Can I take omega-3s derived from fish oil if I have a seafood allergy? I had read on the internet that the fish protein has been removed from fish oil products and it is the fish protein that people react to. I have some at home and am a little scared to try them. Has there been any research done on this?
Fish Oil for Seafood Allergy?
Any time there is an allergy involved it is a good idea to talk to the supplement manufacturer. Although what you read on the internet is technically correct, (ie., the only ingredients that should be in your fish oil supplement are the actual fish oils and no fish proteins, which are what cause allergic reactions), you will want to have some sort of assurance.
Talking with someone at the company is the only way you can be sure that the methods used by the supplement company you’re dealing with are 100% effective in removing any and all proteins from their fish oil products. This is particularly true if the allergy is severe, as is often the case with seafood allergies.
I can certainly see why you would be interested in risking it. Fish oils contain two types of omega-3 fatty acids known as eicosapentaenoic acid (EPA) and docosahexaenoic acid (DHA). These are long chain omega-3 fats that are anti-inflammatory, cholesterol-lowering and necessary for cognitive functioning; with deficiencies associated with depression and cognitive decline. EPA and DHA are believed to be beneficial to those with heart disease and are important for healthy brain development. I honestly believe that anyone who is not getting enough of these omega-3s through their diet should be supplementing them.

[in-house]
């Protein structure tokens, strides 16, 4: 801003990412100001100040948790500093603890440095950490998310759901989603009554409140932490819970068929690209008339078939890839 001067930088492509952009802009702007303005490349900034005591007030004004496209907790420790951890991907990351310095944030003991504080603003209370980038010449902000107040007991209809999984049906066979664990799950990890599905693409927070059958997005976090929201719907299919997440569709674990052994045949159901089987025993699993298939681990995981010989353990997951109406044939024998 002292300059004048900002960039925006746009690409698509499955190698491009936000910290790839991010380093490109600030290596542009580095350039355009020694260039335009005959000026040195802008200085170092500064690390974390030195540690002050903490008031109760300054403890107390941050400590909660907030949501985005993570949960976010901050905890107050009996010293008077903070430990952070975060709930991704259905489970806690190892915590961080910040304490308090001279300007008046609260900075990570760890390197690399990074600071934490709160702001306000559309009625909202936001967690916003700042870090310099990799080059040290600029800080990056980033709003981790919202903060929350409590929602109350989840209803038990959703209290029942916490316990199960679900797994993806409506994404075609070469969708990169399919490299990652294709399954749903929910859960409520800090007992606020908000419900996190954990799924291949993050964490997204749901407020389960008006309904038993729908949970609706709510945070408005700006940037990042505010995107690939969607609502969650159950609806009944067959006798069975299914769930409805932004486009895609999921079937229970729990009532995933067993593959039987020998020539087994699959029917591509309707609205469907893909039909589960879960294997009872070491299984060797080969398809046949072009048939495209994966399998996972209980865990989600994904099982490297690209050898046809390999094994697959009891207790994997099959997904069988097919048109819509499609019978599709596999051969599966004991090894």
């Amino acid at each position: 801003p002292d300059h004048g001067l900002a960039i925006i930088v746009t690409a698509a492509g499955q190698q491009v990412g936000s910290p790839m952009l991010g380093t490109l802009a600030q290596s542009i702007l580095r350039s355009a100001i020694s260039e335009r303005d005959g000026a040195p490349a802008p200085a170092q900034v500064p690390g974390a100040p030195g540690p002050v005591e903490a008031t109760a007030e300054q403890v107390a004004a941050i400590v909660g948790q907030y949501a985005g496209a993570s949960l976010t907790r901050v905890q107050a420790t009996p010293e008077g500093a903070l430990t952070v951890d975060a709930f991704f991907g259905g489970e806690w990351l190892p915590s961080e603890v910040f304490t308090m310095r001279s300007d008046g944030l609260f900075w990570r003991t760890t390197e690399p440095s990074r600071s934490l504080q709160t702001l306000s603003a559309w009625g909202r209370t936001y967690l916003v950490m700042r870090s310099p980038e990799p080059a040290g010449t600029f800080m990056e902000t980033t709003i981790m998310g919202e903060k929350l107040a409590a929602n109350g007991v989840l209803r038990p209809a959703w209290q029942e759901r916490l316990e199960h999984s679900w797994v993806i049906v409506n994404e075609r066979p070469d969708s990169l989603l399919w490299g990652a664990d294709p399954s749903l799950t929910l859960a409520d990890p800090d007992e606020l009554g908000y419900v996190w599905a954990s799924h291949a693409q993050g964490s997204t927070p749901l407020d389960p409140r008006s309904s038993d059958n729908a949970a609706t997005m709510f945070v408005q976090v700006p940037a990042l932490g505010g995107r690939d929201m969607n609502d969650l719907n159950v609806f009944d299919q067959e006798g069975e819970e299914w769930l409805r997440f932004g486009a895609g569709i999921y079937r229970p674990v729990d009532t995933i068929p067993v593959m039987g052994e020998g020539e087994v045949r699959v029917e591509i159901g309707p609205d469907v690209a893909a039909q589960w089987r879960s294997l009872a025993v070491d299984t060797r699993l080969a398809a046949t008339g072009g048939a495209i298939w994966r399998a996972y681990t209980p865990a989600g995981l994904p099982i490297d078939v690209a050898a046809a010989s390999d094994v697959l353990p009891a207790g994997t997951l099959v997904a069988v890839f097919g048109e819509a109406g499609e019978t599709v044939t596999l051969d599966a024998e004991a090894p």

While the human body can make EPA and DHA from other omega-3 fats, it doesn’t do so readily. The conversion process is much less efficient than consuming EPA and DHA in their whole forms, as from fish oil. If you are sourcing your essential omega-3 fats from vegetable sources like flax seed oil, you are relying on the body converting some of these fats to EPA and DHA.
But fear not. If you are unable to, (or ethically opposed to, as is the case with vegans) consume fish oil there are other sources for EPA and DHA. Believe it or not, fish do not naturally produce EPA and DHA, but rather, it moves up the food chain from the plant life they eat. Fish higher in the food chain like salmon, tuna or halibut actually get these omega-3s from the smaller fish they eat, who originally get them from the algae they consume. Instead of taking fish oils, you could go straight to the source by taking spirulina or other microalgae supplements. By getting your omega-3s from microalgae instead of fish you’re also avoiding any of the pollutants like heavy metals that may have accumulated in the fish (although most supplement companies claim they are able to remove all toxic material from their products).
Author by Doug DiPasquale, Holistic Nutritionist and trained chef, living in Toronto.